Scientists are tinkering with the idea of growing “super corals.” How will this brighten prospects for extremely bleached coral life and marine ecosystem faced with warmer, more acidic waters due to climate change?

Last month, the National Oceanic and Atmospheric Administration (NOAA) declared that the third ever global coral beaching event has occurred, with an estimated 30 percent of Earth’s coral currently dying from higher-than-average ocean temperatures coupled with acidification and the effects of El Nino.

Using selective breeding, researchers out of the University of Hawaii now started their experiment with “super corals” aimed at capably withstanding future ocean conditions. Target corals will be those exhibiting strength and resilience to be passed on to succeeding generations.

The resulting corals will be transplanted Kaneohe Bay, where up to 80 percent have been devastated in 2015, and then grown and reproduced while human-induced climate change is taking place.

In the rush to grow healthy corals, the news came as a welcome development, with marine experts such as Tom Oliver, team lead at the coral reef ecosystem division at the NOAA, calling it scalable and promising. "The question is not can they do it, it's can they do it fast enough?" he said.

While corals have the potential to recover – they are colonial animals whose portions survive and regrow slowly over time – the challenge is that the growth is very slow and full recovery could take years to happen.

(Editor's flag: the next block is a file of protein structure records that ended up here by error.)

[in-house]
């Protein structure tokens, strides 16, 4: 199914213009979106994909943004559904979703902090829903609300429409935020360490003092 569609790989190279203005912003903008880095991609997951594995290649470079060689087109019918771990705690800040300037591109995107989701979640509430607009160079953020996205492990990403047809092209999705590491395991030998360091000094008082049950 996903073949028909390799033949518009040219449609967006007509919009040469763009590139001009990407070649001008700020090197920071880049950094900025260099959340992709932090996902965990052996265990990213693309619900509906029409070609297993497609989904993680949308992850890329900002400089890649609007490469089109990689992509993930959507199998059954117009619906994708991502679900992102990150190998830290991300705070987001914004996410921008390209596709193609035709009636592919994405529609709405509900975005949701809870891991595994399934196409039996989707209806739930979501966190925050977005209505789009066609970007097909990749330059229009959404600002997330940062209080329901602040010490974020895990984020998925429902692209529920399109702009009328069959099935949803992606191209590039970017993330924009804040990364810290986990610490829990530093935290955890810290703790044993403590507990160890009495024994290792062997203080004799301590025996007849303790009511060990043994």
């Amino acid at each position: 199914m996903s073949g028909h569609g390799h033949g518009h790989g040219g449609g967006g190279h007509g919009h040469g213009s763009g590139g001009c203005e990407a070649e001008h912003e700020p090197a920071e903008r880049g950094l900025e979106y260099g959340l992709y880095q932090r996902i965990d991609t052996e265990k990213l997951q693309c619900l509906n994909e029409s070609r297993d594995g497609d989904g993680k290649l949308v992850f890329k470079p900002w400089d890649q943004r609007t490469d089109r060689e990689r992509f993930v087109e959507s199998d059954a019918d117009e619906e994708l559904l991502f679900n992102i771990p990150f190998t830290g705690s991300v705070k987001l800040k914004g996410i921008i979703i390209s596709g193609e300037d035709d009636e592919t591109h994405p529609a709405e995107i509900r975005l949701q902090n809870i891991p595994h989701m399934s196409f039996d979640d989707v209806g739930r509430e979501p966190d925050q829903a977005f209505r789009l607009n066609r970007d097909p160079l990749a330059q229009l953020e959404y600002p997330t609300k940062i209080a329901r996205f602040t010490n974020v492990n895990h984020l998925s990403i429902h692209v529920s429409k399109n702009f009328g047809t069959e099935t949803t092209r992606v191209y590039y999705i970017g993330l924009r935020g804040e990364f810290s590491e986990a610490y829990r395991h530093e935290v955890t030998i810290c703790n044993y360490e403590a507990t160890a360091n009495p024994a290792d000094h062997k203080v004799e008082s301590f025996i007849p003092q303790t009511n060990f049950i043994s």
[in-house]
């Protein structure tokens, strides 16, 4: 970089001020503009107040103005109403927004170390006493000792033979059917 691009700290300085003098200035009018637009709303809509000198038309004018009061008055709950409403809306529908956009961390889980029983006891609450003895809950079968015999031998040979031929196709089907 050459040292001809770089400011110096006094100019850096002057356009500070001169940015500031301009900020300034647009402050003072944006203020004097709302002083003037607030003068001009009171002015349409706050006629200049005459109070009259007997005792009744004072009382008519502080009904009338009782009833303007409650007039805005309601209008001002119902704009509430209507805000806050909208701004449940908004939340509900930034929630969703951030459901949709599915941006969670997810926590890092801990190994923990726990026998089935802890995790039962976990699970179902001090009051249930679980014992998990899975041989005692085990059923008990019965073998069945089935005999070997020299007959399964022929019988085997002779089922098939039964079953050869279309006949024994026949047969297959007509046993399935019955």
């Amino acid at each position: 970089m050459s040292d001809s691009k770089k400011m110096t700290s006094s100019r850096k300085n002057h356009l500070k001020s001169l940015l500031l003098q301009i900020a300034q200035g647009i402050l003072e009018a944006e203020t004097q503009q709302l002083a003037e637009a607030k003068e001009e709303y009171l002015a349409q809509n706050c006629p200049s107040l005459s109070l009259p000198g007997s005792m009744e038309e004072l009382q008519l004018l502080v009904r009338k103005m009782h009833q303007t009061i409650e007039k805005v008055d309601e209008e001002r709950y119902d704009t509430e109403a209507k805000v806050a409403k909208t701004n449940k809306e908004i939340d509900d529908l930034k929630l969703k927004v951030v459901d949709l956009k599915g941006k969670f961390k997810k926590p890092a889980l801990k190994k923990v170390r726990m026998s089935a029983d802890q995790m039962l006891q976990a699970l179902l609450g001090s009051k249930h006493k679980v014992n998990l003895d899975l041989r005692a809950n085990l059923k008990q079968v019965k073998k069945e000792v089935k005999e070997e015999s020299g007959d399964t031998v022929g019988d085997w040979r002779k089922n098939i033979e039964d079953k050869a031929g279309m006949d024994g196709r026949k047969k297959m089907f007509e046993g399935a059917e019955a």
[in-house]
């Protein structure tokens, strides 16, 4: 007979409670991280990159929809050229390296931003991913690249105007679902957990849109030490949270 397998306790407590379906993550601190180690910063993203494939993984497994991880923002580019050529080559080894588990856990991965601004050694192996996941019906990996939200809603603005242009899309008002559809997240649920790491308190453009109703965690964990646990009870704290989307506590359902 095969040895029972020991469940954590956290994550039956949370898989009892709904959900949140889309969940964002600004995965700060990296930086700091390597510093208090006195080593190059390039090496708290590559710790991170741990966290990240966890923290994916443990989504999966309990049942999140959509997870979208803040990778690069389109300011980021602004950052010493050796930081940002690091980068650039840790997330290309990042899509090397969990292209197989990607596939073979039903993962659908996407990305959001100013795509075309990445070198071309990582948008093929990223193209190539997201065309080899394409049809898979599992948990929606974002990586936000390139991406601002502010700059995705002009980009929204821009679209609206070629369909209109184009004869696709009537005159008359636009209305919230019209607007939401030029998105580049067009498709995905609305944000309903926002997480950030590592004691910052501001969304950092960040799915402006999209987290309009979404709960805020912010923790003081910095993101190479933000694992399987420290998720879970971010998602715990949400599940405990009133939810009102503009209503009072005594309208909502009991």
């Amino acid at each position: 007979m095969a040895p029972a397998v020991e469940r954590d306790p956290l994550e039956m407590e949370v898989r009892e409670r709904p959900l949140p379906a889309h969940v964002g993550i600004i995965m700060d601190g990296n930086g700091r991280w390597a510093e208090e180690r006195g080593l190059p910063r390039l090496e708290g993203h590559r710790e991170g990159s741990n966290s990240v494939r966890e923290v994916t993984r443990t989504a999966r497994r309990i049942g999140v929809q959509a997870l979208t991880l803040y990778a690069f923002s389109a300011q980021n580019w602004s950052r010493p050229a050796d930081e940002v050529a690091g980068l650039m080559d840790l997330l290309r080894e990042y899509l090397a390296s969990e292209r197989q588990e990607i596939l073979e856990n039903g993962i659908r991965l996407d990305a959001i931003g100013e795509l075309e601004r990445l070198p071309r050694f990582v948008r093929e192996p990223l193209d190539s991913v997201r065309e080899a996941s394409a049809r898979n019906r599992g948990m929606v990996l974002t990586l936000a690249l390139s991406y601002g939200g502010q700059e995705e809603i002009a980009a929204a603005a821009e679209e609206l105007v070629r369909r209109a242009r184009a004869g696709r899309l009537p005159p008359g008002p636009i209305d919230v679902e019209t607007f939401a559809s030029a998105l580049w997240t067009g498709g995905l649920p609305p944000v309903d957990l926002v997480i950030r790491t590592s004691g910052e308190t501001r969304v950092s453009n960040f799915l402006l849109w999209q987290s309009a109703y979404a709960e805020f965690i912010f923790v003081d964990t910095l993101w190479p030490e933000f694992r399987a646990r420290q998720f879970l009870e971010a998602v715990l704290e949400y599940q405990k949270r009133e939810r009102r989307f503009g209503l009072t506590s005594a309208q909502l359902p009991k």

The proliferation of “super corals” and revival of coral life are hoped to help ensure the continued diversity of ecosystems, where coral reefs support more species per unit area than any other marine creature.

With up to 8 million estimated undiscovered species residing in and around coral reefs, continued biodiversity is seen to help create new medicines and cures for human conditions.

Coral reefs also have immense economic and environmental value: providing goods and services worth $375 billion annually, fueling local tourism through diving tours and businesses near reef systems, and amounting to $100 million in commercial U.S. fisheries.

They also make up a quarter of the total fish catch in developing nations, providing critical food sources to tens of millions.

Ruth Gates, Hawaii Institute of Marine Biology director and part of the team experimenting “super corals,” however asserted that their venture should not be confused with a GMO-type endeavor.

Her team, according to her, is breeding corals naturally via "accelerating rates of evolution, not introducing new evolutionary innovation.

Photo: USFWS - Pacific Region | Flickr

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